Letters to Young Men
THE REASONABLENESS AND DESIRABLENESS OF RELIGION.
Greatness and goodness are not means, but ends!Coleridge.
Hath he not always treasures, always friends,
The great good man? Three treasures, love and light,
And calm thoughts, regular as infants’ breath ;
And three firm friends, more sure than day and night —
Himself, his maker, and the angel death?
YOUNG men, I hate cant, and I do not know exactly how to say what I wish to say in this letter; but I desire to talk to you rationally upon the subject of religion. Now don’t stop reading at the mention of this word, but read this letter through. The fact is, it is the most important letter I have undertaken to write to you. I know you, I think, very thoroughly. Life looks so good to you, and you are anticipating so much from it, that religion comes to you, and comes over you, like a shadow. You associate it with long faces, and prayer meetings, and psalm-singing, and dull sermons, and grave reproofs and stupidity. Your companions are gay, and so are you. Perhaps you make a jest of religion; but deep down in your heart of hearts you know that you are not treating religion fairly. You know perfectly well that there is something in it for you, and that you must have it. You know that the hour will come when you will specially need it. But you wish to put it off, and “enjoy life” first. This results very much from the kind of preaching you have always listened to. You have been taught that human life is a humbug, that these things which so greatly delight you are vain and sinful, that your great business in this world is to be saved, and that you are only to be saved by learning to despise things that you love, and to love things which you despise. You feel that this is unnatural and irrational. I think it is, myself. Now let me talk to you.
Go with me, if you please, to the next station-house, and look off upon that line of railroad. It is as straight as an arrow. Out run the iron lines, glittering in the sun, — out, as far as we can see, until, converging almost to a single thread, they pierce the sky. What were those rails laid in that way for? It is a road, is it? Try your cart or your coach there. The axletrees are too narrow, and you go bumping along upon the sleepers. Try a wheelbarrow. You cannot keep it on the tail. But that road was made for something. Now go with me to the locomotive shop. What is this? We are told it is a locomotive. What is a locomotive? Why, it is a carriage moved by steam. But it is very heavy. The wheels would sink into a common road to the axle. That locomotive can never run on a common road, and the man is a fool who built it. Strange that men will waste time and money in that way! But stop a moment. Why wouldn’t those wheels just fit those rails? We measure them, and then we go to the track and measure its gauge. That solves the difficulty. Those rails were intended for the locomotive, and the locomotive for the rails. They are good for nothing apart. The locomotive is not even safe anywhere else. If it should get off, after it is once on, it would run into rocks and stumps, and bury itself in sands or swamps beyond recovery.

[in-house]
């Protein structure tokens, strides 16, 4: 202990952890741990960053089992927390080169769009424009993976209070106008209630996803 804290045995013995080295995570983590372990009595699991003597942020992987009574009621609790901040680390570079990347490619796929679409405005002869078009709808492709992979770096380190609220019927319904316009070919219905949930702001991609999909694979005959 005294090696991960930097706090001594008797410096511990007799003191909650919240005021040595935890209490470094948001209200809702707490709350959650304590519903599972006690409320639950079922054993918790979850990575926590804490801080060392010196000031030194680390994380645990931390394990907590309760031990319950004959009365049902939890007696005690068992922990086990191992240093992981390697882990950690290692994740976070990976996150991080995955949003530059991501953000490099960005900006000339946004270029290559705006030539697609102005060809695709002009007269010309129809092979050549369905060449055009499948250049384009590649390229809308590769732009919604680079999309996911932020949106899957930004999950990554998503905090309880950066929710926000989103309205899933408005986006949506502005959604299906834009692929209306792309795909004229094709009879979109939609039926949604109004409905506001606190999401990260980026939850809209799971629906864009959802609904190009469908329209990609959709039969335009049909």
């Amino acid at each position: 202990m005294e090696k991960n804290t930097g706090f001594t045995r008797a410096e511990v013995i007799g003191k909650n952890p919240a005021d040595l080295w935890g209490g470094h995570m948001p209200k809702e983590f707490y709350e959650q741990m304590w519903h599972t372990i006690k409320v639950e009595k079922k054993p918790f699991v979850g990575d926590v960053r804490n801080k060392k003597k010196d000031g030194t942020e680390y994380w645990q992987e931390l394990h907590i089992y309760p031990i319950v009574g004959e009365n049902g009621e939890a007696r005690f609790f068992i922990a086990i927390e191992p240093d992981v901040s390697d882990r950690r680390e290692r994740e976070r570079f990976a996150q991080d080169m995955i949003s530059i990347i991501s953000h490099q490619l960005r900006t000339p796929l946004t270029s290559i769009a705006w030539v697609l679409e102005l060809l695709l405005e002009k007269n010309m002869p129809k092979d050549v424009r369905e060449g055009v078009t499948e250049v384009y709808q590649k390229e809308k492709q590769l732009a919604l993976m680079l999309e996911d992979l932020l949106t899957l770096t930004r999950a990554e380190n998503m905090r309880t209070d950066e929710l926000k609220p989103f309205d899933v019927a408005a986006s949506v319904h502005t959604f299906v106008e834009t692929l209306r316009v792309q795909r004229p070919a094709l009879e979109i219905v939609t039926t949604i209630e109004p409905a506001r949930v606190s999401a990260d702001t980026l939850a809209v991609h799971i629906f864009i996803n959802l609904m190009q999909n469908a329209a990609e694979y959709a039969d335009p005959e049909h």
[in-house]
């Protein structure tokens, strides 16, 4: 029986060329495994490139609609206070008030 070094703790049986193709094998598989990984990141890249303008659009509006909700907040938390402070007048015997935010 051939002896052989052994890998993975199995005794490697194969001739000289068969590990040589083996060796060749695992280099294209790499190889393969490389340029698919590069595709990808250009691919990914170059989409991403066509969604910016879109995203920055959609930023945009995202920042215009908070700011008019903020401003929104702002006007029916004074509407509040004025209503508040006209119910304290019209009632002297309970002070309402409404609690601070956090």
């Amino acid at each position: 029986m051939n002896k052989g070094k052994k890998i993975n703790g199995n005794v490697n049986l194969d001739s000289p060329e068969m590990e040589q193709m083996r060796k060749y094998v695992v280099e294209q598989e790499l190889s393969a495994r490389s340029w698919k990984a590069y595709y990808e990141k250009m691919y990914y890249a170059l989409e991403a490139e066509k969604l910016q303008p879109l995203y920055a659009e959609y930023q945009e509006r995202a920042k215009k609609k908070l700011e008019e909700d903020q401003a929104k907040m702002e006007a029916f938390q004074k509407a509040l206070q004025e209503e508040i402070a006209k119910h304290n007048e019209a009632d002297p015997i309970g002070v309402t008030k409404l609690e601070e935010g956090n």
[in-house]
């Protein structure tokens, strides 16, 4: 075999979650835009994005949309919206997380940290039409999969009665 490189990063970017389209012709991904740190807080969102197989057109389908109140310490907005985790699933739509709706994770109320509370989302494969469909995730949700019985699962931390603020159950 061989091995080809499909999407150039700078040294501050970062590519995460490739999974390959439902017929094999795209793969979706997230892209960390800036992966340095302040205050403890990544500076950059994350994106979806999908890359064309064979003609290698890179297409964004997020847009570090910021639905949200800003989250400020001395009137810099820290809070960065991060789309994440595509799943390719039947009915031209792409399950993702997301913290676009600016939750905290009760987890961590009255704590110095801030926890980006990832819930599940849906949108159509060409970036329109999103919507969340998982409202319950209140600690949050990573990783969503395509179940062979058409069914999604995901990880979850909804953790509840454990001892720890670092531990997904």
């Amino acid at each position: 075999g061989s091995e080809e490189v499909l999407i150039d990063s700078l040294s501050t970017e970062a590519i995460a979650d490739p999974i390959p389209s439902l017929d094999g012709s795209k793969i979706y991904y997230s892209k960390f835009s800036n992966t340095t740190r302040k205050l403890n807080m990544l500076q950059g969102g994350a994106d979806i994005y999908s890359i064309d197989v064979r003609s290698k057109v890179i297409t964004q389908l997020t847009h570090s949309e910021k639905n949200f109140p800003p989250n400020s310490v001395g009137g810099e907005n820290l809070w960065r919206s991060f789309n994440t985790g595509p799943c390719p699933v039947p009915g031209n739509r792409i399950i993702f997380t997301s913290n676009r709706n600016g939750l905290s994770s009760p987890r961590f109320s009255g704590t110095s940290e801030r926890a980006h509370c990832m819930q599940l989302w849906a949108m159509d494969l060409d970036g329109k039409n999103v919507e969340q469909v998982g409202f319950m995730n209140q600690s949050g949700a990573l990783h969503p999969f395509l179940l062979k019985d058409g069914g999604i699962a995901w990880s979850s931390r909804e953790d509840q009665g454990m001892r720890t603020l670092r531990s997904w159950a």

Young man, you are a locomotive. You are a thing that goes by a power planted inside of you. You are made to go. In fact, considered as a machine, you are very far superior to a locomotive. The maker of the locomotive is man; your maker is man’s maker. You are as different from a horse, or an ox, or a camel, as a locomotive is different from a wheelbarrow, a cart, or a coach. Now do you suppose that the being who made you — manufactured your machine, and put into it the motive power — did not make a special road for you to ran upon? My idea of religion is that it is a railroad for a human locomotive, and that just so sure as it undertakes to run upon a road adapted only to animal power, will it bury its wheels in the sand, dash itself among rocks, and come to inevitable wreck. If you don’t believe this, try the other thing. Here are forty roads: suppose you choose one of them, and see where you come out. Here is the dram-shop road. Try it. Follow it, and see how long it will be before you come to a stump and a smash-up. Here is the road of sensual pleasure. You are just as sure to bury your wheels in the dirt as you try it. Your machine is too heavy for that track altogether. Here is the winding, uncertain path of frivolity. There are morasses on each side of it, and, with the headway that you are under, you will be sure, sooner or later, to pitch into one of them. Here is the road of philosophy, but it runs through a country from which the light of Heaven is shut out; and while you may be able to keep your machine right side up, it will only be by feeling your way along in a clumsy, comfortless kind of style, and with no certainty of ever arriving at the heayenly station house. Here is the road of scepticism. That is covered with fog, and a fence runs across it within ten rods. Don’t you see that your machine was never intended to run on those roads? Don’t you know that it never was, and don’t you know that the only track under heaven upon which it can run safely is the religious track? Don’t you know that just as long as you keep your wheels on that track, wreck is impossible? Don’t you know that it is the only track on which wreck is not certain? I know it, if you don’t; and I tell you that on that track which God has laid down expressly for your soul to run upon, your soul will find free play for all its wheels, and an unobstructed and happy progress. It is straight and narrow, but it is safe and solid, and furnishes the only direct route to the heavenly city. Now, if God made your soul, and made religion for it, you are a fool if you refuse to place yourself on the track. You cannot prosper anywhere else, and your machine will not run anywhere else.